I love this quote, as it really resonates with me and my fear of the unknown.
When we don’t know something about our future or even a situation in general, we tend to make up or fill in the missing details ourselves. Our perception becomes reality to us. So maybe, when we say that we fear the unknown, what we really mean is that we fear our perception of the unknown. We fear whatever crazy story line our mind has created about the future.
And where does this lead us? I’ll give you a hint: nowhere great.
Instead, our minds get caught up in not only worrying about the future, but also worrying about what we think about what we have imagined the future to be (Did you catch all that? Maybe go back and reread that last sentence!).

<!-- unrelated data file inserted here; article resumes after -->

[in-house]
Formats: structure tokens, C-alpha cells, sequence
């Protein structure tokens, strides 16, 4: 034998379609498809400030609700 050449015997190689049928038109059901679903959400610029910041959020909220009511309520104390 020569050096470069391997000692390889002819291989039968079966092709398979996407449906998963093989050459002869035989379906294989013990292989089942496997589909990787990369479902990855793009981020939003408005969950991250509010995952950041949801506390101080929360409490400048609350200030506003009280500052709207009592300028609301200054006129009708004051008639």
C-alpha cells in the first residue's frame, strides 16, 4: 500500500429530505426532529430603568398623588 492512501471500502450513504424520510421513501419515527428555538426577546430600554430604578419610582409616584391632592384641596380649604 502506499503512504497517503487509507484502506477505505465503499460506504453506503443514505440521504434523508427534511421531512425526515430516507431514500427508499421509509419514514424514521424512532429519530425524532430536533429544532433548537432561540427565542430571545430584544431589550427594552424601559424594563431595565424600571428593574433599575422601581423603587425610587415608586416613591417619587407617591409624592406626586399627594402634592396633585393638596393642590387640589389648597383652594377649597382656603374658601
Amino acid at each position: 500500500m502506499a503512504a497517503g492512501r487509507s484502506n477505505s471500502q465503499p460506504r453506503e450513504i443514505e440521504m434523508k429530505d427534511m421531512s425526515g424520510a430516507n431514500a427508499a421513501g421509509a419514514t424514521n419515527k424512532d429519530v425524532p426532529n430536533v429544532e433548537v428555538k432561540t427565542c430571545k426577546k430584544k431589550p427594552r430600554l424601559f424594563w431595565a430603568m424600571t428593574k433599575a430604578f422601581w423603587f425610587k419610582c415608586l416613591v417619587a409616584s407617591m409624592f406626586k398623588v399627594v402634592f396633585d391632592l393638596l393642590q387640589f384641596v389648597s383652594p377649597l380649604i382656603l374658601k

What a complete waste of time!
So, what do we do about it? Well, it starts by relaxing our mind and allowing ourselves to turn over some of that fear, worry, and anxiety over to God. “Let go and let God” is the popular saying associated with this practice.
Now, I’ve said this before and I’ll say it again: this isn’t easy. It takes time and conscious effort to reframe our thinking. But, it can be done.
In fact, just recently I’ve been trying to be more conscious of my words and actions, especially thinking before I say something I may regret. It has been hard, but the more and more I consciously work on my thoughts and actions, the better I get. I’ve also been implementing more deep breathing during times of high anxiety or worry. Something about taking a minute or less to focus on my breathing helps to slow my mind and ease my fears.
This week going forward, I challenge you to reframe your thinking towards more conscious, rational thoughts about your future. And remember to keep this phrase in mind when your brain starts racing and thoughts about the future start popping up:
We do not fear the unknown. We fear what we think we know about the unknown.